Cool Hostage

A Homestead Headlines Article by Chuck Oldenburg

September, 2009

On a July afternoon in 1979, following an armed robbery in San Rafael, police chased the get-away car to Mill Valley where one suspect jumped out of the car and was arrested. The other sped off with Mill Valley police in pursuit, came to a dead end on Evergreen Lane, jumped out, ran through the school yard of Homestead School to a house across the street, kicked in the door, forced Orville Erringer to leave and held his wife Letty hostage with a .45-caliber revolver.

Hostage 1979

Hostage 1979 – click to enlarge

Forty police agents flocked to the scene. Nearby residents evacuated. Streets were cordoned off. A command post was set up at the fire station next door. Officers from the San Rafael tactical squad dressed in camouflage outfits and armed with automatic rifles surrounded the house, hiding in bushes and perching on rooftops.

Sheriff’s negotiators set up phone contact with the suspect. They credited Letty’s para-professional training in counseling with helping to keep him calm. After four hours as a hostage, Letty emerged. She calmly handed the gun to Sheriff Howenstein, who noticed that the gun was loaded and cocked.

Hostage Released 1979

Hostage Released 1979 – click to enlarge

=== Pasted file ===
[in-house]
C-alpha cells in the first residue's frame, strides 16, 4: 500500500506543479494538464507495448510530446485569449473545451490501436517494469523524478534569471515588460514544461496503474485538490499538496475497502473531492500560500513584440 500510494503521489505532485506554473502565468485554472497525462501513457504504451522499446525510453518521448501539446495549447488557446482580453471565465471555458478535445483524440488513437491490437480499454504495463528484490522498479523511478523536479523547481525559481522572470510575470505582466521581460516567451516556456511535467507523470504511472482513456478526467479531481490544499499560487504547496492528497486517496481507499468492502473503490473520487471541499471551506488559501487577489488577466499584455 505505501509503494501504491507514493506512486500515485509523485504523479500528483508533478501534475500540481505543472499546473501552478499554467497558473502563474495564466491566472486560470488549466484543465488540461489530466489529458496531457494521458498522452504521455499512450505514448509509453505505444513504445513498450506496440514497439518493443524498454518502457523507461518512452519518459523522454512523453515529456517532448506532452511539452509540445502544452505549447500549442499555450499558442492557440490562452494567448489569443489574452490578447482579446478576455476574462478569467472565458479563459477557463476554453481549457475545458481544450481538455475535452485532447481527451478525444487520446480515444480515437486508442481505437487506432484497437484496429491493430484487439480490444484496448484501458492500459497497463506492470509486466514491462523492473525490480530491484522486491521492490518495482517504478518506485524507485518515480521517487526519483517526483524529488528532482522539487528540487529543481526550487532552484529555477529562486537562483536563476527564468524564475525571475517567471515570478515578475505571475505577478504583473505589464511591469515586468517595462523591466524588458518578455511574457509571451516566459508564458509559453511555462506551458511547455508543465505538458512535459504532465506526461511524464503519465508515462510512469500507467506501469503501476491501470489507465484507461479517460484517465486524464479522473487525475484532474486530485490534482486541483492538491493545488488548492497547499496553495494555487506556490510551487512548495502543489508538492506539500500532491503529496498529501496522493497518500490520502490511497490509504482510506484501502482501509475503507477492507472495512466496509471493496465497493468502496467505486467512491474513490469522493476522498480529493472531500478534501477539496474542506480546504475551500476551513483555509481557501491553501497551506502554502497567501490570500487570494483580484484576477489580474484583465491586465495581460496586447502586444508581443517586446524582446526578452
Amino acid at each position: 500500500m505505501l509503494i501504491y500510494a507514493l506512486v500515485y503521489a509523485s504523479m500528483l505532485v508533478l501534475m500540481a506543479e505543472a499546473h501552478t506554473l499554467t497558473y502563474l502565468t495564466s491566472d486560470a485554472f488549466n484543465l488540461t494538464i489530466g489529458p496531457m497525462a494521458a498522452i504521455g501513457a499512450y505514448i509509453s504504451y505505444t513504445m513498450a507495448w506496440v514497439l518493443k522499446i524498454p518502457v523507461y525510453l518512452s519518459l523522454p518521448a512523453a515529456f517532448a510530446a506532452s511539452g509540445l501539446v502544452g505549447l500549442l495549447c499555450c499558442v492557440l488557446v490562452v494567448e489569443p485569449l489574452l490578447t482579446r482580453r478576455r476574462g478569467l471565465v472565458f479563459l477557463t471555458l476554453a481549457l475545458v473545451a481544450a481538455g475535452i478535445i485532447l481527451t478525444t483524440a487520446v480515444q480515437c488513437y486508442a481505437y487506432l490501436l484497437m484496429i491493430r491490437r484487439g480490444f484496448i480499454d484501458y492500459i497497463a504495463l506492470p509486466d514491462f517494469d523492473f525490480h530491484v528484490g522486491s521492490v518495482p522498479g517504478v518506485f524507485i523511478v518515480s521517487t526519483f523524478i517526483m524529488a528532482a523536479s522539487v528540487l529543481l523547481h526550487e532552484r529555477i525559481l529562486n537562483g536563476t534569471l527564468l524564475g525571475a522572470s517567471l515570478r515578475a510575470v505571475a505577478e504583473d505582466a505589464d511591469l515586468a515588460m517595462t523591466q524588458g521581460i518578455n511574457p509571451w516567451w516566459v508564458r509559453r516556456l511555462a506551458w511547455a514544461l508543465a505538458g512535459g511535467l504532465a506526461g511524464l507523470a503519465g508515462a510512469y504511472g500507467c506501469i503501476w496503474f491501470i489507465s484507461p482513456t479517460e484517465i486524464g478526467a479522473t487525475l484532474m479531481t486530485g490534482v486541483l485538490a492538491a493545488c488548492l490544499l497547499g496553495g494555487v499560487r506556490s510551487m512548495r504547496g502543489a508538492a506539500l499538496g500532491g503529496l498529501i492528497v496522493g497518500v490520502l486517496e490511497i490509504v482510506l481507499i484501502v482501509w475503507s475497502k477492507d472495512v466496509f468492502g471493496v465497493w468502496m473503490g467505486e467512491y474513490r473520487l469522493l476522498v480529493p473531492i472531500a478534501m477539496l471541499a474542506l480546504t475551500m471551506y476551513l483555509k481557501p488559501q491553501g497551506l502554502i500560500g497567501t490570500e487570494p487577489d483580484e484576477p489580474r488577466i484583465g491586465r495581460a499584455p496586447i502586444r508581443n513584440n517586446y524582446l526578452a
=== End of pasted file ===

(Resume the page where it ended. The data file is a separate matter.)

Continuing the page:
A negotiator then entered the house and handcuffed the suspect, who was allowed to spend 30 minutes in the fire station with his parents. He was then taken away in a patrol car. Marin County Sheriff Al Howenstein faced a thicket of microphones and said, “It’s over.” There was applause from at least two dozen news gatherers from the Chronicle, the Examiner, the Independent Journal, and the wire services. TV channels 2, 4, 5, and 7 were also there with their vans, cords and cameras.The three Erringer children had arrived during the event and joined their father in the fire station. Orville, Letty, and the children managed to avoid the press by climbing over the fire station fence, jumping in their car and driving off to Red Boy Pizza.


If you have comments or questions about this article or other topics
pertaining to the history of Homestead Valley,
please feel free to e-mail Chuck Oldenburg.